10 Things You Need To Know About Winchburgh

Last month WIL West Lothian launched its Winchbugh page with a news story about the development of Auldcathie Park. To celebrate, we are looking into Winchburgh’s fascinating history; here are 10 things you need to know about West Lothian’s fastest growing village.

#1 Ancient Village

Winchburgh has an ancient history which saw it first mentioned in records in 1189. The name probably comes from the Old English for “Winca’s Fort”, and suggests the village may have stood here since being founded by someone called Winca during the period of Anglian or Northumbrian dominance of the area in the 600s.

#2 Time Team welcome here!

There is no sign of Winca’s Fort today, nor of the village that stood here in 1314 when the English army that had been defeated at the Battle of Bannockburn and then their Scottish pursuers both passed through in the immediate aftermath of the battle.

#3 Winchburgh has two Castles – the first was Niddry.

Niddry Castle stands just a third of a mile south east of the edge of Winchburgh, though much of the area between them is covered by a huge oil shale bing, and by the Niddry Castle Golf Club.  Niddry Castle dates back to the 1400s and was a base of the Seton family, better known for their estates in East Lothian. The most famous resident, briefly, was Mary Queen of Scots, who stayed here on the night of 2nd May 1568 after her escape from Lochleven Castle. The castle was abandoned in the 1700s. Today, Niddry Castle is famous for its golf course which hit the headlines in 2007 in the case of a golfer who lost his eye on the golf course and successfully sued both the golfer and the golf club for hundreds of thousands of pounds.

#4 Winchburgh’s second castle is Duntarvie

The second castle near Winchburgh is Duntarvie Castle, which stands just under a mile north, and was built by the Durham family in the early 1600s. It is currently being restored and transformed into an events venue.

#5 The Union Canal cuts right through the village 

Quarrying began to take place to the east of Winchburgh in the 1790s, and in 1822 the Union Canal was built along a line that took it immediately to the west of the village. It cuts through the village just by the church forming a border that some locals joke marks the ‘Checkpoint Charlie’ between the New Village (West) and the Old Village (East).



#6 Winchburgh was the scene of a fatal rail accident

Winchburgh gained a railway station in 1842 when the Edinburgh and Glasgow Railway was built, using deep cuttings to the north and south of the village and a tunnel running beneath the centre of it. On 13 October 1862, 15 people were killed when two trains collided head on in the cutting a mile and a half north east of Winchburgh.

#7 Winchburgh Junction

Winchburgh is even the name of a Billy Connolly acoustic track!

#8 Scotland’s first oil town

Image result for greendykes bing" In the 1860s oil shale began to be mined in the area, and in the 1870s an oil extraction plant was established to the south of Winchburgh. At the beginning of the 1900s a new extraction plant was built, known as the Niddrie Castle Oil Works. Its owners, the Oakbank Oil Company, built over 200 new cottages in Winchburgh to house the workers, and the oil works was linked by narrow gauge electric railway to a number of oil shale mines in the area. The Niddry Castle Oil Works was the last producer of oil from shale in Scotland when it closed in 1960.  

#9 Scotland’s Ayers Rock

Greendykes Bing in Winchburgh has been designated a ‘monument of national importance’ as one of the very few intact spent-shale bings left in central Scotland. The shale oil industry was locally important for about a century, and its pioneer, James Young, developed refining techniques still used in the oil industry. This bing, with its neighbour Faucheldean, gives striking evidence of the enormous volume of material processed in the extraction of oil from shale. In this case the operating company was the Broxburn Oil Co, active from the 1860s to c. 1940. Given its similarity to Uluru and its reddish hue, some locals refer to it as ‘Ayers Rock’.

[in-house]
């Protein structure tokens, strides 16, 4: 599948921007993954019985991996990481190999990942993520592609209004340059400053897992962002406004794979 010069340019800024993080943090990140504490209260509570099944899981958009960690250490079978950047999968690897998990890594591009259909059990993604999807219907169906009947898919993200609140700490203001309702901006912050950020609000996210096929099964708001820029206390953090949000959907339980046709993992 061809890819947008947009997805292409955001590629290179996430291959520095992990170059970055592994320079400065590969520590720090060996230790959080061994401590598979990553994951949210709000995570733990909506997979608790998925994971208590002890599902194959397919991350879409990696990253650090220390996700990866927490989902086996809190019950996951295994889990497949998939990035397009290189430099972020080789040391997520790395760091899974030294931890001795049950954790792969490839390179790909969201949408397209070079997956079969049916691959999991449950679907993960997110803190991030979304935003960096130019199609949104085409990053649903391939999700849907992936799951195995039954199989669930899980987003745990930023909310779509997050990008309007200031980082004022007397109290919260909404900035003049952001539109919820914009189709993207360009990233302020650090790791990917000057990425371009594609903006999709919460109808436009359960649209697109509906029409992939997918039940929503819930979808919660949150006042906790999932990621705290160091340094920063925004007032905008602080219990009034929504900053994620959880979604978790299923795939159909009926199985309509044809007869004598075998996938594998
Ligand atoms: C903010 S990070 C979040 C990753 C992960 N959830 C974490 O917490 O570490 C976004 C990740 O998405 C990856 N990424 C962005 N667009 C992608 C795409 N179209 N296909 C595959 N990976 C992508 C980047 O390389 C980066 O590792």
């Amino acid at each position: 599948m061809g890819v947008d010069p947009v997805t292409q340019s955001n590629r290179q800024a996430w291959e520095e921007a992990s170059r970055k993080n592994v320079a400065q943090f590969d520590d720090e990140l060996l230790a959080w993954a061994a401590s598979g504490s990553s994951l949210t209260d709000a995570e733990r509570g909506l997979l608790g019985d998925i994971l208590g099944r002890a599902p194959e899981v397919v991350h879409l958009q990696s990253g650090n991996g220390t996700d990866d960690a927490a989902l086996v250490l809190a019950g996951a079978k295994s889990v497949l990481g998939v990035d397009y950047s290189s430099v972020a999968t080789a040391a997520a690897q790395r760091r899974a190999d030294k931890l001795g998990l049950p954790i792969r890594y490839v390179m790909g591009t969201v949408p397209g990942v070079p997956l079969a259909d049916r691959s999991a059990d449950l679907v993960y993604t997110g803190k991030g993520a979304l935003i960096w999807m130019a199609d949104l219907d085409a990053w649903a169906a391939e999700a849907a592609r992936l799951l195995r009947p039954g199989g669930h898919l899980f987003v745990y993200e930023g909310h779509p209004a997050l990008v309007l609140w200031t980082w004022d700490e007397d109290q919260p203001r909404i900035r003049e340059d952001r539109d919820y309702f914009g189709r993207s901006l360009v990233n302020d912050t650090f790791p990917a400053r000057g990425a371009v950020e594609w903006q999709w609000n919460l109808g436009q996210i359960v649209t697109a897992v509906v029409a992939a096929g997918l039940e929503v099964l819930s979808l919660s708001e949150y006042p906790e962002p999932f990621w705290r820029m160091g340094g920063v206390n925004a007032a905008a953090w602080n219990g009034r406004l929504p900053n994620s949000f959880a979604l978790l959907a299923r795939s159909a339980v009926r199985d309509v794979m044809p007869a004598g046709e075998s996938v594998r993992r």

#10 Billion Pound Village

A landmark deal worth £1 billion, one of the largest in the UK, is set to transform Winchburgh through massive investment in new schools, new homes and vital infrastructure. This will include: a number of new state-of-the-art schools; around 3,450 new homes, including over 700 affordable homes and more than 400 for social rent; a new M9 junction to open up prime employment land; a railway station; a 75 acre district park; and a marina. The new homes form part of a masterplan for the West Lothian site. Image: Contributed    

Top 10 Unique Experiences in Finland

Finland is a unique country in many ways. Its beautiful landscape and traditions attract millions of tourists every year. Finland is also home to some unique experience and events that make it an even more special place to visit.

#1 Ice Swimming

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Sampo, the world’s only icebreaker that operates specifically for tourism purposes, sails the Gulf of Bothnia along the stretches of the Finnish Lapland. After a respectable 30-year career as an icebreaker in the arctic seas, the vessel has been appointed a new, more captivating task – to serve as the base for ice adventurers. Whilst on board, you can even partake in ice swimming, floating in pack ice whilst wearing thermal survival suits. Extreme closeness to nature at its best!

#2 Wife Carrying Contest

The event started in the 19th century, when a robber named Herkko Ronkainen and his gang mates took the habit of stealing girls as well as food and other wares from the villages they raided. Nowadays, the tradition has turned into a full-fledged championship, held yearly in the village of Sonkajärvi, in the eastern part of the country. ‘Wives’ are carried down a 235 m track with obstacles; the winner receives the wife’s weight in beer.

#3 Northern Lights

The world-famous resort of Kakslauttanen has become a go-to destination for anyone wanting to see the Northern Lights. The two person glass igloos include a bed, a toilet and a unique view to fall asleep to. The igloos can be booked from 24th August until the end of April, and though the Northern Lights are not guaranteed, the best chance of seeing them us from November until February .

#4 World Sauna Championships